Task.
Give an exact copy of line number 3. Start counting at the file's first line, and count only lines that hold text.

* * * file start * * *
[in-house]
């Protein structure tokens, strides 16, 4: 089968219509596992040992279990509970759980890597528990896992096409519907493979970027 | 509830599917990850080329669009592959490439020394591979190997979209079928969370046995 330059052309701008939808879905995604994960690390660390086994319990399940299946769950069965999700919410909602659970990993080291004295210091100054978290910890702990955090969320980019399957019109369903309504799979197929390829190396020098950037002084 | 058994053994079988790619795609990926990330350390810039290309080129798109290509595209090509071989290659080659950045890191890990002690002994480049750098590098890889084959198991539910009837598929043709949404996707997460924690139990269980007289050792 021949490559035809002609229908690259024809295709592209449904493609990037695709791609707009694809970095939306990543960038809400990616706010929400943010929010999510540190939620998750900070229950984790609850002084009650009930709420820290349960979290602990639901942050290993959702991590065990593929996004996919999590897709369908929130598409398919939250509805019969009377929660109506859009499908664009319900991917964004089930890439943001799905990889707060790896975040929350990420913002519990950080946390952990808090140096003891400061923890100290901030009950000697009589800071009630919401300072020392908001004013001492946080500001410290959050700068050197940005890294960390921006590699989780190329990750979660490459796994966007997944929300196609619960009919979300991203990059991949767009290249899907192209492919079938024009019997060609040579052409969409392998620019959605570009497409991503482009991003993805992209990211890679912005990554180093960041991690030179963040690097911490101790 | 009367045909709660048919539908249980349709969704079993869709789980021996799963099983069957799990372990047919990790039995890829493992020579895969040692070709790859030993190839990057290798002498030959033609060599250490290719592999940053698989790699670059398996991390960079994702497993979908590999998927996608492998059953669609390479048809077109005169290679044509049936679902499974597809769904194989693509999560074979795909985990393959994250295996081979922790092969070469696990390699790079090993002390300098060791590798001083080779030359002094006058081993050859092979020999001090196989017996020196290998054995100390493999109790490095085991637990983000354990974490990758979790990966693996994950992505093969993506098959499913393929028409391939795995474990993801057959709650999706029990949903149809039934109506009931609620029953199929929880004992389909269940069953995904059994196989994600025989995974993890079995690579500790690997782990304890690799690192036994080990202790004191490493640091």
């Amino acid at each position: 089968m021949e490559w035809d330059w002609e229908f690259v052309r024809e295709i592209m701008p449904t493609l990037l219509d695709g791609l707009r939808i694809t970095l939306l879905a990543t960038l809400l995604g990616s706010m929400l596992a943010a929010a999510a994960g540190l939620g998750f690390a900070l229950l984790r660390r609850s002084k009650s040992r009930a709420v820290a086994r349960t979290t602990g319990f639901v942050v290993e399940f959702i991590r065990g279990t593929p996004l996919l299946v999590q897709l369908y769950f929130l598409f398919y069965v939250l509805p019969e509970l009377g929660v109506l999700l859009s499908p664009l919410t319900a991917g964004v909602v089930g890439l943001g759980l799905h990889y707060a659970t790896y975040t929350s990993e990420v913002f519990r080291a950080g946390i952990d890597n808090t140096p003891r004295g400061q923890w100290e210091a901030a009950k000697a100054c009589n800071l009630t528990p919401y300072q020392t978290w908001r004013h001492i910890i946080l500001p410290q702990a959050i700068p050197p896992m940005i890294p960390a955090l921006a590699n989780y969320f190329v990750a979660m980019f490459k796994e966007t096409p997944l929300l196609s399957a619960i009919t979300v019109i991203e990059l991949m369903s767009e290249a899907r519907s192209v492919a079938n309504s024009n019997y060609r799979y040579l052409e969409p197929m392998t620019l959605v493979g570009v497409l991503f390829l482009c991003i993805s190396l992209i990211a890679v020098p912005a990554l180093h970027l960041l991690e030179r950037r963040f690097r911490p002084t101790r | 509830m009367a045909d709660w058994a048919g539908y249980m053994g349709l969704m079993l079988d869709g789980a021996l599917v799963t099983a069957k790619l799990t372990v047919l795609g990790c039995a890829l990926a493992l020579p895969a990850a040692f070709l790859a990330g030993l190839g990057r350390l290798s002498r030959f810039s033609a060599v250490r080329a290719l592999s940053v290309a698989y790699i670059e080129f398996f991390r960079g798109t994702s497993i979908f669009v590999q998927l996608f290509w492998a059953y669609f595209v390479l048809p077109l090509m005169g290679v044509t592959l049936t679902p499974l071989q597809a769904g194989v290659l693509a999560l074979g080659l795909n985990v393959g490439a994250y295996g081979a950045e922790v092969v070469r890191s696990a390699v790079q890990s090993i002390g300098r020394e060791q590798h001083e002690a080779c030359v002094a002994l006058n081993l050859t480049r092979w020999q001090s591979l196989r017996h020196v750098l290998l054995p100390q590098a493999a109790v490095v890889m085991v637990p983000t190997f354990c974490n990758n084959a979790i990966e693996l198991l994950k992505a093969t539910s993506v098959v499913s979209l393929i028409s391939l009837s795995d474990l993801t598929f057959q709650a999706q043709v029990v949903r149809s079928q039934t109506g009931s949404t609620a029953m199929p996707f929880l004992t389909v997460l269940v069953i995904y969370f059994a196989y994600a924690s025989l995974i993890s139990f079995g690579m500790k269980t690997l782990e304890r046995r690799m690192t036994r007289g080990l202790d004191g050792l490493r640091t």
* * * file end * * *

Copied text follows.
């Amino acid at each position: 089968m021949e490559w035809d330059w002609e229908f690259v052309r024809e295709i592209m701008p449904t493609l990037l219509d695709g791609l707009r939808i694809t970095l939306l879905a990543t960038l809400l995604g990616s706010m929400l596992a943010a929010a999510a994960g540190l939620g998750f690390a900070l229950l984790r660390r609850s002084k009650s040992r009930a709420v820290a086994r349960t979290t602990g319990f639901v942050v290993e399940f959702i991590r065990g279990t593929p996004l996919l299946v999590q897709l369908y769950f929130l598409f398919y069965v939250l509805p019969e509970l009377g929660v109506l999700l859009s499908p664009l919410t319900a991917g964004v909602v089930g890439l943001g759980l799905h990889y707060a659970t790896y975040t929350s990993e990420v913002f519990r080291a950080g946390i952990d890597n808090t140096p003891r004295g400061q923890w100290e210091a901030a009950k000697a100054c009589n800071l009630t528990p919401y300072q020392t978290w908001r004013h001492i910890i946080l500001p410290q702990a959050i700068p050197p896992m940005i890294p960390a955090l921006a590699n989780y969320f190329v990750a979660m980019f490459k796994e966007t096409p997944l929300l196609s399957a619960i009919t979300v019109i991203e990059l991949m369903s767009e290249a899907r519907s192209v492919a079938n309504s024009n019997y060609r799979y040579l052409e969409p197929m392998t620019l959605v493979g570009v497409l991503f390829l482009c991003i993805s190396l992209i990211a890679v020098p912005a990554l180093h970027l960041l991690e030179r950037r963040f690097r911490p002084t101790r | 509830m009367a045909d709660w058994a048919g539908y249980m053994g349709l969704m079993l079988d869709g789980a021996l599917v799963t099983a069957k790619l799990t372990v047919l795609g990790c039995a890829l990926a493992l020579p895969a990850a040692f070709l790859a990330g030993l190839g990057r350390l290798s002498r030959f810039s033609a060599v250490r080329a290719l592999s940053v290309a698989y790699i670059e080129f398996f991390r960079g798109t994702s497993i979908f669009v590999q998927l996608f290509w492998a059953y669609f595209v390479l048809p077109l090509m005169g290679v044509t592959l049936t679902p499974l071989q597809a769904g194989v290659l693509a999560l074979g080659l795909n985990v393959g490439a994250y295996g081979a950045e922790v092969v070469r890191s696990a390699v790079q890990s090993i002390g300098r020394e060791q590798h001083e002690a080779c030359v002094a002994l006058n081993l050859t480049r092979w020999q001090s591979l196989r017996h020196v750098l290998l054995p100390q590098a493999a109790v490095v890889m085991v637990p983000t190997f354990c974490n990758n084959a979790i990966e693996l198991l994950k992505a093969t539910s993506v098959v499913s979209l393929i028409s391939l009837s795995d474990l993801t598929f057959q709650a999706q043709v029990v949903r149809s079928q039934t109506g009931s949404t609620a029953m199929p996707f929880l004992t389909v997460l269940v069953i995904y969370f059994a196989y994600a924690s025989l995974i993890s139990f079995g690579m500790k269980t690997l782990e304890r046995r690799m690192t036994r007289g080990l202790d004191g050792l490493r640091t």